Claude D’Cruz’s extensive work has taken him across four continents and to the top of the resources and energy sector.
D’Cruz is the Director – Metals, Australia-Asia, Hatch. He sat down with create to discuss his passions for diversity, leadership and his work.
create: You recently started at Hatch after two decades of career experience. What has the change meant for you?
CLAUDE D’CRUZ: Hatch essentially operates in three sectors. We’ve got an energy business, an infrastructure business, and a metals business, and we operate in five regions around the world. I’ve not worked in an employee-owned firm before, so it’s been different from that perspective. And I think it does drive a certain type of behaviour from employees, in that we treat it as if it’s our own — because it is.
create: What are you working on in this new role?
CDC: We’re doing probably the most exciting work around battery materials: so lithium and nickel, typically accompanied by cobalt, are really emerging based on demand for electric vehicle batteries. There’s a huge amount of activity happening in that space.
Some of our biggest clients here are BHP, Newcrest, and we do lots of work for Rio Tinto and also Anglo-American. We’re a resource-driven economy and, as long as China and India continue to have that ferocious demand, I think we’ll be okay.
create: What lessons did you learn from working internationally?
CDC: After more than 15 years at an ASX-listed consultancy, I was given the opportunity to go to Canada and integrate a small acquisition we did in the mining and metals space. That role was based in Toronto, and there was a big challenge to extend out to Vancouver.
There’s a fair bit of mining activity happening in Vancouver, and Vancouver tends to be very well-connected to Latin America. I got to know a little bit about our Chilean business, and eventually ended up down there, coordinating all of our business in the Americas. I found Canadians to be very similar, business-wise and socially, to Australians. In Latin America things move at a different pace.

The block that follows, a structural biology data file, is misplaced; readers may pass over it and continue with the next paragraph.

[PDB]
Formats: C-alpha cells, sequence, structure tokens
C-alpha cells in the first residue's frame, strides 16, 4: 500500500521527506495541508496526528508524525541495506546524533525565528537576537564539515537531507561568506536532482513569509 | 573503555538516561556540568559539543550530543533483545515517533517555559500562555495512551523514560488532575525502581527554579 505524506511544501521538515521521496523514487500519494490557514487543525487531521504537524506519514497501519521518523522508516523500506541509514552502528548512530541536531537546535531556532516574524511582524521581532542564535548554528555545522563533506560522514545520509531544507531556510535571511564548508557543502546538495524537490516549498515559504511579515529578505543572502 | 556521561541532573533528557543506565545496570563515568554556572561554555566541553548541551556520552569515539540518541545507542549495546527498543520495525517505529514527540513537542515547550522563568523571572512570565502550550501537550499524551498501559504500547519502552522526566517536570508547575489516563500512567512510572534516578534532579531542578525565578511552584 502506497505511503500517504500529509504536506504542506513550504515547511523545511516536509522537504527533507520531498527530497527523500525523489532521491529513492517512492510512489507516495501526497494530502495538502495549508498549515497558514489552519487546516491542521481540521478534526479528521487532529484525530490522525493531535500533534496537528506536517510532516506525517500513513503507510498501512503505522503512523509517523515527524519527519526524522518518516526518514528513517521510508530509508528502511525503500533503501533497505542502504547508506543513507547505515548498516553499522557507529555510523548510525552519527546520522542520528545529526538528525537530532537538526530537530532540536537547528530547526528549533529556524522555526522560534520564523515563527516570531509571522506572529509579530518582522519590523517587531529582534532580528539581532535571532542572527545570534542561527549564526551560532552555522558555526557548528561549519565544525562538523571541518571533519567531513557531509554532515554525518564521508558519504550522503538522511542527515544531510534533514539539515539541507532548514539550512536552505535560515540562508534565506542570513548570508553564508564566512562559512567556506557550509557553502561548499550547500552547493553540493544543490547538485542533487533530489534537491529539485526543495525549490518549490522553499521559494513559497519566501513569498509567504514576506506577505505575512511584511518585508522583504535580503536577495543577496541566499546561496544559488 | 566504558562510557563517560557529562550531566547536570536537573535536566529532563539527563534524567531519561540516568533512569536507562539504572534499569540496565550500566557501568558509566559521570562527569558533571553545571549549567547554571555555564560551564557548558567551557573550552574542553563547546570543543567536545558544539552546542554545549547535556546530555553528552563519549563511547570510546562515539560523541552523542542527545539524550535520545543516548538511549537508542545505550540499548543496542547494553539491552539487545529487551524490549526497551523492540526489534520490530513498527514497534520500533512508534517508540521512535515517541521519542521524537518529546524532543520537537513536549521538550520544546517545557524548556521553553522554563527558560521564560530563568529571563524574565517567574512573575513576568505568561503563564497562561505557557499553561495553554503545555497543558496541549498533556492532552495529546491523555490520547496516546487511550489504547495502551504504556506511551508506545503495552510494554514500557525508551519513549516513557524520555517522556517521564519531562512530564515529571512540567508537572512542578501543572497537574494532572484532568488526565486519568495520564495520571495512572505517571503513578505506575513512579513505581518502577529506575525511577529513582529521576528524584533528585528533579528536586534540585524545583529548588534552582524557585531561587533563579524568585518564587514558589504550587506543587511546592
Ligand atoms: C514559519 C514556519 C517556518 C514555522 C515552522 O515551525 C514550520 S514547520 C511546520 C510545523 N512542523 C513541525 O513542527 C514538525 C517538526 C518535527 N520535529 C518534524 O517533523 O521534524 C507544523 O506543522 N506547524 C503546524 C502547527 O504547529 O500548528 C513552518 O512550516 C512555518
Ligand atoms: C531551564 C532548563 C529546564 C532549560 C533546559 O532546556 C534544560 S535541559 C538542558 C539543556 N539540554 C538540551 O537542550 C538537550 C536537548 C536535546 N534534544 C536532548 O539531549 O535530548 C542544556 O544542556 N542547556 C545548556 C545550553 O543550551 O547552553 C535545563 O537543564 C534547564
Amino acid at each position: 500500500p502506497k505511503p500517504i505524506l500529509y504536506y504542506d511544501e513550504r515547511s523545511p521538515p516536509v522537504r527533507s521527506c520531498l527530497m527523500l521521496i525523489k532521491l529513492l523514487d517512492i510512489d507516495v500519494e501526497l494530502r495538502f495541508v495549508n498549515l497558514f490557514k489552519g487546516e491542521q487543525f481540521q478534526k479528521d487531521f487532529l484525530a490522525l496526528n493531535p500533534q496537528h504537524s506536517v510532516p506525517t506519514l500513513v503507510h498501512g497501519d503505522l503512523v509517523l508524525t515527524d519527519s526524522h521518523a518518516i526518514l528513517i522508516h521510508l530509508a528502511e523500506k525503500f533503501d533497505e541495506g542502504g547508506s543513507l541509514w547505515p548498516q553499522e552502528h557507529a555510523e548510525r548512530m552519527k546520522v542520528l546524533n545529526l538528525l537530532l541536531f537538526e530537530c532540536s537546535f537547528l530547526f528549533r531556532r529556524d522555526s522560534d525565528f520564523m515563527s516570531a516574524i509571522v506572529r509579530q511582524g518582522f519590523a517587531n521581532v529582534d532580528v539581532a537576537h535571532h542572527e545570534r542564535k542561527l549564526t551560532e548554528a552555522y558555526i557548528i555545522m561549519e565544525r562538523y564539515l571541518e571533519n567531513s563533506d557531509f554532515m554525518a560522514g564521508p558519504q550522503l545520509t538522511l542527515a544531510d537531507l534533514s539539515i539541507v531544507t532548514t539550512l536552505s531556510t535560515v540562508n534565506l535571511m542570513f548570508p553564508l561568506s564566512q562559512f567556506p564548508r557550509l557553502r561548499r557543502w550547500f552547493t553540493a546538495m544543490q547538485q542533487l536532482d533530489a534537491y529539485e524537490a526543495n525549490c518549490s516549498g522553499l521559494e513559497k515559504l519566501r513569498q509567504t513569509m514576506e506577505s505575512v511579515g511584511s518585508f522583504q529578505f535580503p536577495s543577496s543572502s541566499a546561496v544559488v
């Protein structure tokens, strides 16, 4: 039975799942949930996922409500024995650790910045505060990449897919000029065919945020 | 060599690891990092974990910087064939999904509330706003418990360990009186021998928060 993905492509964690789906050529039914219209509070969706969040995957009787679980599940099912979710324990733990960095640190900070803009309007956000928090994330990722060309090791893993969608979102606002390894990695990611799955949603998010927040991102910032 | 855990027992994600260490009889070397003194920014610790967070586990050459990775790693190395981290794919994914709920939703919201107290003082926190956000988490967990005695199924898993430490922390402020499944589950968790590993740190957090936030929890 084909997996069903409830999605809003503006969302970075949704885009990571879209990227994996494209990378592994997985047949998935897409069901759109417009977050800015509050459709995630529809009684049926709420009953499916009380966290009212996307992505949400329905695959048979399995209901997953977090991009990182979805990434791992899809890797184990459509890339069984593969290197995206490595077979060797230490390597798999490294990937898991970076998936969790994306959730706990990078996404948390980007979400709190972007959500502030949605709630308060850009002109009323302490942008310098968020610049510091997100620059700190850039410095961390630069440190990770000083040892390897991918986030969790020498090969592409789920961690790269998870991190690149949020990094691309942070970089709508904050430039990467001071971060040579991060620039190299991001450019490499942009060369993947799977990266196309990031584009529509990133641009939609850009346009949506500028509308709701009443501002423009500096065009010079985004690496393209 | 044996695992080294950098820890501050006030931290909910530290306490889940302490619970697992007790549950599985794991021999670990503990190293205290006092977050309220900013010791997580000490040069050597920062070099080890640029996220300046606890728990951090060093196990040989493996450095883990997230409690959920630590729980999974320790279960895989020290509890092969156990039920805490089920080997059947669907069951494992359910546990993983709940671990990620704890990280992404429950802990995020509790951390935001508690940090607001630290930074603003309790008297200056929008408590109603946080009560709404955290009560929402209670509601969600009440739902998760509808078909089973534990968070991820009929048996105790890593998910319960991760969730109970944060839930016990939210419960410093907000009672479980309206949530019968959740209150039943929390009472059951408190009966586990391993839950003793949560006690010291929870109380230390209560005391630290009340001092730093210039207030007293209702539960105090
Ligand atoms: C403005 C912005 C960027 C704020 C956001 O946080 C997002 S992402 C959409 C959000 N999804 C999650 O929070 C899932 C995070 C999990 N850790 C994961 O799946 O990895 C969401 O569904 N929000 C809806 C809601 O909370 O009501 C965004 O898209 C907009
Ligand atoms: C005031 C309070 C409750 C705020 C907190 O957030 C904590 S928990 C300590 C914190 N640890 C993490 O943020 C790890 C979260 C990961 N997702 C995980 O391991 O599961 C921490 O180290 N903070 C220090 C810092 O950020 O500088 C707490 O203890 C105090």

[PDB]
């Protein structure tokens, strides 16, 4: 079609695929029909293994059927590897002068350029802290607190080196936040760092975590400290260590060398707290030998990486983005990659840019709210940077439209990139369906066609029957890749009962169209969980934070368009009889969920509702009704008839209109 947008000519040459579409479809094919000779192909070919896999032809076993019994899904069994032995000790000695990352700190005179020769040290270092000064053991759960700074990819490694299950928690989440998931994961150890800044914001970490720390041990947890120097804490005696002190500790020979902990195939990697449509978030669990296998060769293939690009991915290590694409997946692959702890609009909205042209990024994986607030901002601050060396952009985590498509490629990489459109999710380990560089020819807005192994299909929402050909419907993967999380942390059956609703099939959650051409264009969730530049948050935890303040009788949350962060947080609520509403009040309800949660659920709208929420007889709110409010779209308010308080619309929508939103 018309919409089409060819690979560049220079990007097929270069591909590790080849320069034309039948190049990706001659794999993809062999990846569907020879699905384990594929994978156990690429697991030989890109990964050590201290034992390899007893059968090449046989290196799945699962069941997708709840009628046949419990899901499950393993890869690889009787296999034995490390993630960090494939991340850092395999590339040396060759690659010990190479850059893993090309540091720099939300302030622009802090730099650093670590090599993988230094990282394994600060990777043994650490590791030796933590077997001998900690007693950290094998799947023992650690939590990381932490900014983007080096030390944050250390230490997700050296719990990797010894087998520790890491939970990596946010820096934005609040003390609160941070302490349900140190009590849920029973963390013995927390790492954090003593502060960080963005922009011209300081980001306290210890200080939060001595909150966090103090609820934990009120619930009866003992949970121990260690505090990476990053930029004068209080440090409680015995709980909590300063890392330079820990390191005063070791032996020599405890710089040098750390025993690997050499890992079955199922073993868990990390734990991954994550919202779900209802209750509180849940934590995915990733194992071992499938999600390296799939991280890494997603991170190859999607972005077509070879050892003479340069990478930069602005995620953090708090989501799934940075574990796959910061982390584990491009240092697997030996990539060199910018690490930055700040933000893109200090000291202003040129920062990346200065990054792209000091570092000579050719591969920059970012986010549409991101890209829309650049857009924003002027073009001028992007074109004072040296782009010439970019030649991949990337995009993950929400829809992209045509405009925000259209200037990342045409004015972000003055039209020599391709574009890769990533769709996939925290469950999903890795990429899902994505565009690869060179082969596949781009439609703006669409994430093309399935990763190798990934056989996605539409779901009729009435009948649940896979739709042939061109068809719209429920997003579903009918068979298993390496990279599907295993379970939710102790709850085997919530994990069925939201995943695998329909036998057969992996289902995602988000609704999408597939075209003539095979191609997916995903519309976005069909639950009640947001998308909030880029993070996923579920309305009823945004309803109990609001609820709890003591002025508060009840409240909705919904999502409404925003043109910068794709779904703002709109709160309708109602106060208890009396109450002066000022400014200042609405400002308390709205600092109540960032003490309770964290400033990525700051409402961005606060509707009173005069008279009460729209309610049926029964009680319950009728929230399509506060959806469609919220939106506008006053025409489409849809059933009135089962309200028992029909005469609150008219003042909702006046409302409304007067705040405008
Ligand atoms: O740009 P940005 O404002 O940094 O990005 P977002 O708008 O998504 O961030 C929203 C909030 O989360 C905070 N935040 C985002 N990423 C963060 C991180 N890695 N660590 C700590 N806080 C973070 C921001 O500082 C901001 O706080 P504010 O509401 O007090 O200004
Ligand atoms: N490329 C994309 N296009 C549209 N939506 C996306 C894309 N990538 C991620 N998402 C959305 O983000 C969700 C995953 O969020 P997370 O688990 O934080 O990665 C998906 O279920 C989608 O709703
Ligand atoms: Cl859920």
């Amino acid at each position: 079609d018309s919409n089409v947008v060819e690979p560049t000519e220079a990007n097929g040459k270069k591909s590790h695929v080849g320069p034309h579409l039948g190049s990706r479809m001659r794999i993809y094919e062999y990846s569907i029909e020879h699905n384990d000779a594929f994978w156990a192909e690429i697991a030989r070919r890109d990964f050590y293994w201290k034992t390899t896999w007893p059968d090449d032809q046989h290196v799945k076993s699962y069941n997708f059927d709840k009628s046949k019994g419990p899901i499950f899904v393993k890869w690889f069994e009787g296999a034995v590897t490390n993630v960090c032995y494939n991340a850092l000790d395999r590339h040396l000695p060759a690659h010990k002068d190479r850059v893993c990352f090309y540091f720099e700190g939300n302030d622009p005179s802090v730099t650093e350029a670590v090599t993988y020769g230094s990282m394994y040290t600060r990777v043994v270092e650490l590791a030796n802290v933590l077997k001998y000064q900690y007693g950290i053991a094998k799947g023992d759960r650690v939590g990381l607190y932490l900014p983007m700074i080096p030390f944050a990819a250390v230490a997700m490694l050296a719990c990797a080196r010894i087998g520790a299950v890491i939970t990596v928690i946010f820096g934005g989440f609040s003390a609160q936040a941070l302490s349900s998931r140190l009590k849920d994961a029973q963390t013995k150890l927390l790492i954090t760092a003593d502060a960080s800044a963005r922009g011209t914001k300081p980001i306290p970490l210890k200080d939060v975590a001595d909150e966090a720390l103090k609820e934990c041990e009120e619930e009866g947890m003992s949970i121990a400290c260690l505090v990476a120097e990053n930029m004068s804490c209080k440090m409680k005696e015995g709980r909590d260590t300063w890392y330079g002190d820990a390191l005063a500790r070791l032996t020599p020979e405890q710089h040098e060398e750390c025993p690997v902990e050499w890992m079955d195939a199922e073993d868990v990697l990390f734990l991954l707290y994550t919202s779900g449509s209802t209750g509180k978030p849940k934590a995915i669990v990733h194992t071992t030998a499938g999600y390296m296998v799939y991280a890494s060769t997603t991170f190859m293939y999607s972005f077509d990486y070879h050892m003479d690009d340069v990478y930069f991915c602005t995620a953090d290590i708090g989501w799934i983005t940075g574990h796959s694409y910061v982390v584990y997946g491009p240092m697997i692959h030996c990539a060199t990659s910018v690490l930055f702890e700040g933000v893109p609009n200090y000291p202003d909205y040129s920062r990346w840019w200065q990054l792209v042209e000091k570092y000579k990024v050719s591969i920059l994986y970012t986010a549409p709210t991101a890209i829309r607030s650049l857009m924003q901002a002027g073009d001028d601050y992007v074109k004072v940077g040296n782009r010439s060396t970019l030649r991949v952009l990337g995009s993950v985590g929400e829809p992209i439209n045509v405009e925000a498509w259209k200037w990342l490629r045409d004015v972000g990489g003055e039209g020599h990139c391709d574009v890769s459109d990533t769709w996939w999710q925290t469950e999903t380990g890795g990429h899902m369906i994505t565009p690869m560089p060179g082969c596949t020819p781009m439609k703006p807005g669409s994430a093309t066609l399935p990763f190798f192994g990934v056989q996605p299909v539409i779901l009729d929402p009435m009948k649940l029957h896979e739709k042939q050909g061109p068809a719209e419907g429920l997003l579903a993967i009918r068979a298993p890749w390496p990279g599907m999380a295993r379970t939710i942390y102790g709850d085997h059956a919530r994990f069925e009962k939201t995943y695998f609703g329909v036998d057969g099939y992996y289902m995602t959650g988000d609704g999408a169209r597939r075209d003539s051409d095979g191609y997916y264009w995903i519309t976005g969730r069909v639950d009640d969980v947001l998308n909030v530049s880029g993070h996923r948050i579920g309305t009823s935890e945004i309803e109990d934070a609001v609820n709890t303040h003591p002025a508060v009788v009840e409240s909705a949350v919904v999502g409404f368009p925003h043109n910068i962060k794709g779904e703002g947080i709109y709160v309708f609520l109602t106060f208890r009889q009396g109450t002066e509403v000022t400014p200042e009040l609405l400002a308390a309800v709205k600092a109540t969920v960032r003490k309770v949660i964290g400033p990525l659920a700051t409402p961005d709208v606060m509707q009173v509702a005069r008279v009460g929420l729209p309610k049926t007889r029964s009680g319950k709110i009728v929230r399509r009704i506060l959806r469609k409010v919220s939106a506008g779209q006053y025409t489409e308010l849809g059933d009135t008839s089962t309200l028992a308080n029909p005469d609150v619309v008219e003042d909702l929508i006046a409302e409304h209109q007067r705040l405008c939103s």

There’s a lot more of a social aspect ahead of getting into business detail. I enjoyed the different cultural norms.
create: What can be done to improve diversity in engineering?
CDC: Through what Engineers Australia are doing, there’s a huge focus on gender diversity, and I think that’s absolutely essential. I think the thing that I’m not seeing enough dialogue on is ethnicity.
I was lucky enough to spend some time recently with Sandeep Biswas, the CEO of Newcrest, and he’s certainly someone who I admire. He came to Australia as a young boy, and went through university in Queensland, and his first role was at Mount Isa Mines.
I was born in Australia, but Sandeep did exactly what I did, and that is completely embrace the Australian culture, and the Australian way of life, and now he’s leading one of the best-performing gold companies in Australia, if not the world.
create: What should engineers understand about good leadership?
CDC: For me, the essence of leadership is people don’t work for a leader; they work with a leader. And leadership is a real privilege. It’s certainly not about waving a big stick and dictating or commanding control in terms of what teams do. It’s about involving teams to work together towards a common vision. That’s the thing that really excites me.
create: Why was achieving EngExec status important to you?
CDC: I haven’t practised technically for a number of years, but I’ve operated as a leader and as an engineering executive for several years now, and that part of what Engineers Australia is trying to do really resonated, so I went through the process.
I was lucky enough to meet the previous Victorian president as part of my interview for EngExec status. Subsequently, I’ve had a few people reach out to me, saying: “Look, I’m applying for Fellow membership. Obviously you’re a Fellow. Are you okay to vouch for me in that regard?” It’s been great.
This article originally appeared as “Spotlight: Claude D’Cruz” in the November 2018 edition of create.